Friday, January 04, 2008

Glassman: "Real estate excesses will vanish by spring 2008"

by Calculated Risk on 1/04/2008 02:21:00 PM

A few days ago, the WSJ asked: Will Home Prices Hit Bottom by June?. The WSJ's Greg Ip provided a link to a research report by James Glassman, economist at J.P. Morgan Chase. (no relation to James K. Glassman, co-author of “Dow 36,000″)

"The correction of housing prices is well under way. Given the present trends in income and house prices, real estate excesses of the past five years will have vanished by spring 2008.
And Glassman references this figure:

Glassman: House Prices to Income Click on graph for larger image.

This graph is incorrect. The author is comparing gross income per household vs. the S&P / Case-Shiller house price index.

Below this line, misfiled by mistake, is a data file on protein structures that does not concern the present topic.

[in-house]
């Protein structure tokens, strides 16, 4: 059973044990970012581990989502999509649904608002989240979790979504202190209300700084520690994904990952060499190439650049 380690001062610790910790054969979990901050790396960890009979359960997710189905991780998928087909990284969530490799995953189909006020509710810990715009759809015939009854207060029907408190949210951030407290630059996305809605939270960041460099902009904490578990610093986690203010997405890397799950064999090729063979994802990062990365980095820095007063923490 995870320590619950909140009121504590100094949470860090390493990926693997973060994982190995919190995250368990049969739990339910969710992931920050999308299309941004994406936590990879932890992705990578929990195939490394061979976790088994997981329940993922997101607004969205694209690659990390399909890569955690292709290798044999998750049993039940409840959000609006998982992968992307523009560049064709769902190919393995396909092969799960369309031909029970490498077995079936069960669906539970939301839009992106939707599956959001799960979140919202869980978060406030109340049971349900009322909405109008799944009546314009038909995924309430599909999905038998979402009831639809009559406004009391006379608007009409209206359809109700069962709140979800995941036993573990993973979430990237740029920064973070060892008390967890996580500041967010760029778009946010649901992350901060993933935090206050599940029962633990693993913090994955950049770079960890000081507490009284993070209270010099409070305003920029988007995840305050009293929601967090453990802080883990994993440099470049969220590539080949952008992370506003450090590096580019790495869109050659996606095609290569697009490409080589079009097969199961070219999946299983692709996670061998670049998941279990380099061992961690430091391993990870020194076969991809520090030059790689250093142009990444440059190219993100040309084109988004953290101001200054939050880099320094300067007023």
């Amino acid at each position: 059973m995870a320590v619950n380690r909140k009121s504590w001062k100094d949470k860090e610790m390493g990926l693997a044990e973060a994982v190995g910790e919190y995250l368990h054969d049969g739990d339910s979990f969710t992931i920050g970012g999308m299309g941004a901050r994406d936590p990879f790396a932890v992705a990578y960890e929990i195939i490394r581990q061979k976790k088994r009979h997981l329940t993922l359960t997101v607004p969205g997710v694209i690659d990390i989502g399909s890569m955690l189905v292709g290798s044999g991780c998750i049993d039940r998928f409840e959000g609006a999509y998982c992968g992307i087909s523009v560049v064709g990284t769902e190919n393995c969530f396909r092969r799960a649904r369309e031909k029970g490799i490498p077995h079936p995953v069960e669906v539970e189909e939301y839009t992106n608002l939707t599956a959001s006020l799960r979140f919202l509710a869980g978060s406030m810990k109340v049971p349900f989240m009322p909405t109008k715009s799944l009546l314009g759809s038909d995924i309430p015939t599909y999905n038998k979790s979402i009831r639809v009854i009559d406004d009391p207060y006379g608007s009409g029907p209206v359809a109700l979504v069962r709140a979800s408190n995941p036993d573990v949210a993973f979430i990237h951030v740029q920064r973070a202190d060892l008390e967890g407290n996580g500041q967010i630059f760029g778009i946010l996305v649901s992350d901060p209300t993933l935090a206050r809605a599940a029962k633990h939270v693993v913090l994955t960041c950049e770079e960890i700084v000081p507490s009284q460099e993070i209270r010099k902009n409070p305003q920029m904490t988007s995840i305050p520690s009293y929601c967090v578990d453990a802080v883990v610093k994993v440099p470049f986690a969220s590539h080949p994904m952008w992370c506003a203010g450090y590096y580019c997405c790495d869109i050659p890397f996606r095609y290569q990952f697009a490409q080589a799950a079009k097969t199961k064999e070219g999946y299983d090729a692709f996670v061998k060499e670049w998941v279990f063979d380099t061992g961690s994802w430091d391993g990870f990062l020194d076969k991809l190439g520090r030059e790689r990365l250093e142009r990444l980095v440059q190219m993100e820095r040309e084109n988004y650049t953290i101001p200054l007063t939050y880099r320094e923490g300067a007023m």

The repeat sales index determines the average change in a house price. The gross income could be distorted by a few individuals with extraordinary income gains.

The average change in a house price could be distorted too, if the most expensive homes appreciated at a much faster rate than other homes. But this doesn't appear to be an issue.

Instead of using the gross income per household, the author should use the median household income gain for homeowners (probably the top 2/3 of households).

This is a simple error, but it leads to a very wrong conclusion. The real estate excesses will not vanish by spring 2008.

Besides the graph is very funny - the housing bubble of the late '80s is graphed as the normal price range. And the subsequent housing bust is graphed as housing being undervalued. That was a very painful bust for many builders and homeowners, and that bubble / bust was small compared to the current bubble.